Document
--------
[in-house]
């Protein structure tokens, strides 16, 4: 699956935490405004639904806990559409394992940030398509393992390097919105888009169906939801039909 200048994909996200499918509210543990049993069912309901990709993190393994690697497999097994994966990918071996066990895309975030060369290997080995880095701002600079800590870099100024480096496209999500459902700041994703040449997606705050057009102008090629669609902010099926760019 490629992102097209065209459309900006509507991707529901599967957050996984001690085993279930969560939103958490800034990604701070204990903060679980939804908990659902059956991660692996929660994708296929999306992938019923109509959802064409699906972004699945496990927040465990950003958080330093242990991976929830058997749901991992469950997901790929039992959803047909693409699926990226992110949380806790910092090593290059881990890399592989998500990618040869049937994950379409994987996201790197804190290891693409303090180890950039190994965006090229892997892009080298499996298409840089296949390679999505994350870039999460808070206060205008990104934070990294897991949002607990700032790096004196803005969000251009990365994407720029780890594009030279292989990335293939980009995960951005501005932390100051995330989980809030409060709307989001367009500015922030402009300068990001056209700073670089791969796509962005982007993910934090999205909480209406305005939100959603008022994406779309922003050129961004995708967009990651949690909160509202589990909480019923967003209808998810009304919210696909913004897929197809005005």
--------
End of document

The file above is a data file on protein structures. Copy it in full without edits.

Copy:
[in-house]
């Protein structure tokens, strides 16, 4: 699956935490405004639904806990559409394992940030398509393992390097919105888009169906939801039909 200048994909996200499918509210543990049993069912309901990709993190393994690697497999097994994966990918071996066990895309975030060369290997080995880095701002600079800590870099100024480096496209999500459902700041994703040449997606705050057009102008090629669609902010099926760019 490629992102097209065209459309900006509507991707529901599967957050996984001690085993279930969560939103958490800034990604701070204990903060679980939804908990659902059956991660692996929660994708296929999306992938019923109509959802064409699906972004699945496990927040465990950003958080330093242990991976929830058997749901991992469950997901790929039992959803047909693409699926990226992110949380806790910092090593290059881990890399592989998500990618040869049937994950379409994987996201790197804190290891693409303090180890950039190994965006090229892997892009080298499996298409840089296949390679999505994350870039999460808070206060205008990104934070990294897991949002607990700032790096004196803005969000251009990365994407720029780890594009030279292989990335293939980009995960951005501005932390100051995330989980809030409060709307989001367009500015922030402009300068990001056209700073670089791969796509962005982007993910934090999205909480209406305005939100959603008022994406779309922003050129961004995708967009990651949690909160509202589990909480019923967003209808998810009304919210696909913004897929197809005005």